CHINESE CAPACITY CUTS YET TO AFFECT
STEEL OUTPUT - MEPS
China is responsible for almost half of global crude steel production.
Consequently, actions taken by the country’s steelmakers strongly influence the
steel market, worldwide.
In recent times, Chinese suppliers were accused of setting their exports at
remarkably low prices. Global steelmakers were often forced to offer their
output at low margins or, on occasion, below cost. As a consequence, North
American and European steelmakers lodged a number of trade petitions, last year,
to limit the direct impact of Chinese imports. However, this month, several US
and European service centres bemoaned the shortage of Chinese cold rolled and
hot dipped galvanised coil. With very few third country suppliers willing to
fill the void, left by China, regional producers have raised transaction prices
for these two products.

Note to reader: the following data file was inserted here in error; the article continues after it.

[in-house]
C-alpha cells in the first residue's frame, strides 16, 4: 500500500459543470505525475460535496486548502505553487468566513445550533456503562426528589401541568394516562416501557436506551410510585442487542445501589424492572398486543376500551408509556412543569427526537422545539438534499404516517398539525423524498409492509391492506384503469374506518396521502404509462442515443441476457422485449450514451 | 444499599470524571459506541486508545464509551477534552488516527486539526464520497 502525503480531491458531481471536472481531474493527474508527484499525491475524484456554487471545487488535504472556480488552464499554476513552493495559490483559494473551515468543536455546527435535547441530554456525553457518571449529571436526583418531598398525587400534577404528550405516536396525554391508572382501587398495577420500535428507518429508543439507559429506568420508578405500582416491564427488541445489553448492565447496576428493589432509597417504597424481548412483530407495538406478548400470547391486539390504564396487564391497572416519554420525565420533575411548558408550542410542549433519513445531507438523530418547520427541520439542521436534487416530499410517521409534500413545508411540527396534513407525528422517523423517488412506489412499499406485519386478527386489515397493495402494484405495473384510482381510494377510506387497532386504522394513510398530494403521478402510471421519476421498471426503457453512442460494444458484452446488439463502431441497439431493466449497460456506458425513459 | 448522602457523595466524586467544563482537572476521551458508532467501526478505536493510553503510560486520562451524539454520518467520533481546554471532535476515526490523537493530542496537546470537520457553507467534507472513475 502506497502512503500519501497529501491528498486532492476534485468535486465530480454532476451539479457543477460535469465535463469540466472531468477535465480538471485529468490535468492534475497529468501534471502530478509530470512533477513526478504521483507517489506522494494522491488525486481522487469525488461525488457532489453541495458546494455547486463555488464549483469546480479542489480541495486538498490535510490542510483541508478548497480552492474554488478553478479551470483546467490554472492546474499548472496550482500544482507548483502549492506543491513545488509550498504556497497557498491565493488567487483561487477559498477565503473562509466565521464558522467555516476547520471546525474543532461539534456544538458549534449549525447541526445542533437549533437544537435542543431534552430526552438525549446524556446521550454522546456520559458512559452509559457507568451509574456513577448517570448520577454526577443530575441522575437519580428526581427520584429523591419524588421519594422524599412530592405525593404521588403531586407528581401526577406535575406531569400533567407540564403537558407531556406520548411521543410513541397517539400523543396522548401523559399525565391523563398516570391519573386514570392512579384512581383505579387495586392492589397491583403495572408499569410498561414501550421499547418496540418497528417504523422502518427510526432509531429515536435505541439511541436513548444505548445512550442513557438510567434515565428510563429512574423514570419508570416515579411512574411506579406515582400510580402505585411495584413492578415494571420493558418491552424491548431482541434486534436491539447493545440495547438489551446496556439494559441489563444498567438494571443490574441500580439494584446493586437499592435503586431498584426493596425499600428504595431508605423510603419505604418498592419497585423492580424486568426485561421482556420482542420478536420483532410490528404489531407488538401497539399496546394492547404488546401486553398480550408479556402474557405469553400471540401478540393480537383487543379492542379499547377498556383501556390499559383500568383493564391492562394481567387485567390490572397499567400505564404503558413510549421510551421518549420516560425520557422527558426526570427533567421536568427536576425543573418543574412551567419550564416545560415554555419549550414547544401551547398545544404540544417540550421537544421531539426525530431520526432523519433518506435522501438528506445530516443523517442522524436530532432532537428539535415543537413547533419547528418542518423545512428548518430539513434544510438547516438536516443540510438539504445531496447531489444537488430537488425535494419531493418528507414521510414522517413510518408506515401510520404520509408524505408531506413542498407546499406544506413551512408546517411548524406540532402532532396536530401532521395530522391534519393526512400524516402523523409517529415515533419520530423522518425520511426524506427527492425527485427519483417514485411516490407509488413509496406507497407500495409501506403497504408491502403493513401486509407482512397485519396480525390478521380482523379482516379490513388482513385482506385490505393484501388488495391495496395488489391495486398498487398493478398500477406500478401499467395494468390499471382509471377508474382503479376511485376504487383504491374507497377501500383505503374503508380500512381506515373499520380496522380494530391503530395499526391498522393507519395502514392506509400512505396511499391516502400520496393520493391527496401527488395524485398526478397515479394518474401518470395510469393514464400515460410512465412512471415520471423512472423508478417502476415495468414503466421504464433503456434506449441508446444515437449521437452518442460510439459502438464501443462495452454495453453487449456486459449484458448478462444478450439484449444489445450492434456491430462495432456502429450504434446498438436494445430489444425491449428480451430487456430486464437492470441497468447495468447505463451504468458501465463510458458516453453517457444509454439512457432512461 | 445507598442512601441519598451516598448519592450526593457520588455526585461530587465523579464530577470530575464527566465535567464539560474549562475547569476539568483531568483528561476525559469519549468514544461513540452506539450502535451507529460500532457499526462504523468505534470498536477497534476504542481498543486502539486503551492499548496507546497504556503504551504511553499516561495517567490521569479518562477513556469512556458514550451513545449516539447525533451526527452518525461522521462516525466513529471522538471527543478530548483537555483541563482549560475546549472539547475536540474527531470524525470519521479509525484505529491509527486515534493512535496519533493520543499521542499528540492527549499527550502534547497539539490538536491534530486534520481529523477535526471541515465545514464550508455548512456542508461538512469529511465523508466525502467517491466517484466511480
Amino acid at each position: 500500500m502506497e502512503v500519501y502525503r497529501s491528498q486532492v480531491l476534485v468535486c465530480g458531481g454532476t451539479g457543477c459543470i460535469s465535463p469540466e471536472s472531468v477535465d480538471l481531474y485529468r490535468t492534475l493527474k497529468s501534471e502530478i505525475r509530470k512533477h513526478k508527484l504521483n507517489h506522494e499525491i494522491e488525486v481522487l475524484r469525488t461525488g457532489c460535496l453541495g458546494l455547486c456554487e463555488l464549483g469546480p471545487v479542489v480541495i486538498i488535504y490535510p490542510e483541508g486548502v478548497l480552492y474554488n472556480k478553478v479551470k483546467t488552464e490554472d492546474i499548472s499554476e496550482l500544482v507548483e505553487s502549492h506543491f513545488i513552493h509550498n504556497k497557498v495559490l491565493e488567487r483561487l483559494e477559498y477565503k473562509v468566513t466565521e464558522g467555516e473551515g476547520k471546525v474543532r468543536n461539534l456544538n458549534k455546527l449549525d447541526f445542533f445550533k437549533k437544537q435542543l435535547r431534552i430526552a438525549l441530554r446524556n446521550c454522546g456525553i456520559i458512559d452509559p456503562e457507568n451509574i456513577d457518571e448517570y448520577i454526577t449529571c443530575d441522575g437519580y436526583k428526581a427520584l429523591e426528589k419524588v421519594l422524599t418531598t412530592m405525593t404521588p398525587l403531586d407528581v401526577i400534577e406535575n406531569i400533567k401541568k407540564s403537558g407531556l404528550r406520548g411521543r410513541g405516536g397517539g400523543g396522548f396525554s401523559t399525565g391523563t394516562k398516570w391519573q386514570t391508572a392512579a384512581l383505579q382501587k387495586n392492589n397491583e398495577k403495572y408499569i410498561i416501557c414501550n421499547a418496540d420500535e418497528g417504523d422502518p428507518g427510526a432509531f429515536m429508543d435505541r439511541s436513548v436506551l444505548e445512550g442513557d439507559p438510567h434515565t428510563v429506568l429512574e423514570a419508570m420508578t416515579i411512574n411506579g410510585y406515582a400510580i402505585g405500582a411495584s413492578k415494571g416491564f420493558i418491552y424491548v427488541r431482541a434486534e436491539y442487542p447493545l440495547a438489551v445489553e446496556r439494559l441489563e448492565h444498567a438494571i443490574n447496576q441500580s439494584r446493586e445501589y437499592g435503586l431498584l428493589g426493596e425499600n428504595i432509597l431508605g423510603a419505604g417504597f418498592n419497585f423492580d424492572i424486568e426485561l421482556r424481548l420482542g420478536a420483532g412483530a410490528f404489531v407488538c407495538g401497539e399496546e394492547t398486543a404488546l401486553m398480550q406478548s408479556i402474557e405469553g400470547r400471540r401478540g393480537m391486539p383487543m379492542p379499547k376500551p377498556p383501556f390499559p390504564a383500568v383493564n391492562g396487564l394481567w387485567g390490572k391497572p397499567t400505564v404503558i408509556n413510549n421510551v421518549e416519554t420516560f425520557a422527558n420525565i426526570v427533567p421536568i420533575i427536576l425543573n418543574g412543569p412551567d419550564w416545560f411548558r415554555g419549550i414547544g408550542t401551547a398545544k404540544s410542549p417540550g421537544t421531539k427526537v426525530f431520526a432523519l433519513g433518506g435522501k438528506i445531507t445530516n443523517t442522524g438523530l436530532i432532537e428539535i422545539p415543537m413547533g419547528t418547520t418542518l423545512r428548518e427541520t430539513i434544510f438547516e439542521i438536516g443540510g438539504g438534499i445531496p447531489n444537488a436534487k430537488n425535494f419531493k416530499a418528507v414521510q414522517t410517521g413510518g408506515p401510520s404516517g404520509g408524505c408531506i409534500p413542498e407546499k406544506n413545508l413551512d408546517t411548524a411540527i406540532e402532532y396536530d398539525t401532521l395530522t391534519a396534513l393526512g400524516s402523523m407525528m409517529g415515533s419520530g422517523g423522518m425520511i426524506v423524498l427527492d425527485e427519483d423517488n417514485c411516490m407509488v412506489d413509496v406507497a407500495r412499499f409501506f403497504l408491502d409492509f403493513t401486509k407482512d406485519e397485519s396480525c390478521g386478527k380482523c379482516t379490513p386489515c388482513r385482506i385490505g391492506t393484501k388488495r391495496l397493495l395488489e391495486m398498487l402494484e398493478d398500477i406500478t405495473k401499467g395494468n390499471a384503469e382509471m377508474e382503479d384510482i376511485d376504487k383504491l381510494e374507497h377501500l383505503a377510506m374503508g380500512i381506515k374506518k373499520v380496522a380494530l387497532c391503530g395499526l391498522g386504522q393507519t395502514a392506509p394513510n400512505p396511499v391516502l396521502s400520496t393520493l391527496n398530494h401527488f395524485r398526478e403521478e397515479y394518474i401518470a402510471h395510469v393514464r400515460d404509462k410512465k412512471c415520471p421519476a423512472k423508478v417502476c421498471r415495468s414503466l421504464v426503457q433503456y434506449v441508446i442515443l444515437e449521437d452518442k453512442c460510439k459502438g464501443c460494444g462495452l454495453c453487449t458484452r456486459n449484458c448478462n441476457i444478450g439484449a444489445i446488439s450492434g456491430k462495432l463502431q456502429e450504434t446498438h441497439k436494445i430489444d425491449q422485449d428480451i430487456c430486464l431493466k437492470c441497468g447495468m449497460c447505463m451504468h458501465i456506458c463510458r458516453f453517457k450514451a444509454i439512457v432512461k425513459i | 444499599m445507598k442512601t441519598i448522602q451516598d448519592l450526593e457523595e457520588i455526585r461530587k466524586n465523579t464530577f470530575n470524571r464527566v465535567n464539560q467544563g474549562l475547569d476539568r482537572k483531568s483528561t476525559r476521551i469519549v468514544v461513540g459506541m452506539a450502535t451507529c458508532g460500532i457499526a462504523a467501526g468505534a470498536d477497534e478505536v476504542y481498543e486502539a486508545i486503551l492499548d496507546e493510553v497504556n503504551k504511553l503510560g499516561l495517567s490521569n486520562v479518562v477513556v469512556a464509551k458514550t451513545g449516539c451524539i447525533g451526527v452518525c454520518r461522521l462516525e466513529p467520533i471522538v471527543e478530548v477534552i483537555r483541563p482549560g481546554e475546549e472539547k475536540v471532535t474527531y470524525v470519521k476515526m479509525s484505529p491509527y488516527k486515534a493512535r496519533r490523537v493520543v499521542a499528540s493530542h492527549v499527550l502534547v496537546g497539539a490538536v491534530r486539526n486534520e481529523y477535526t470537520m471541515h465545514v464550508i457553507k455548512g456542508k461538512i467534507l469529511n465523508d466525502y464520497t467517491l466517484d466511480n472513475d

The Chinese steel sector has stated its intent to reduce excess manufacturing
output to address the issue of global overcapacity. The government pledged to
remove between 100 and 150 million tonnes of steel capacity in the five-year
period up to 2020.
Recent government estimates indicated that as much as 80 million tonnes was
eliminated in 2016, against a declared target of 45 million. However, it is
unclear how this was achieved. The China Iron and Steel Association previously
remarked that last year’s figure included the closure of idled operations.
In fact, China’s National Bureau of Statistics reported that domestic crude
steel output, in 2016, increased by 0.6 percent, year-on-year. In the absence of
significant production cuts, MEPS believes that vast quantities of Chinese
material will continue to enter world markets. This is likely to maintain a
degree of negative pressure on global transaction values, in the medium to long
term, as oversupply continues.
Steel Review - January 2017 Issue
Free Sample copies
of MEPS Reports
the latest copy of International Steel Review here
up for free MEPS steel news alerts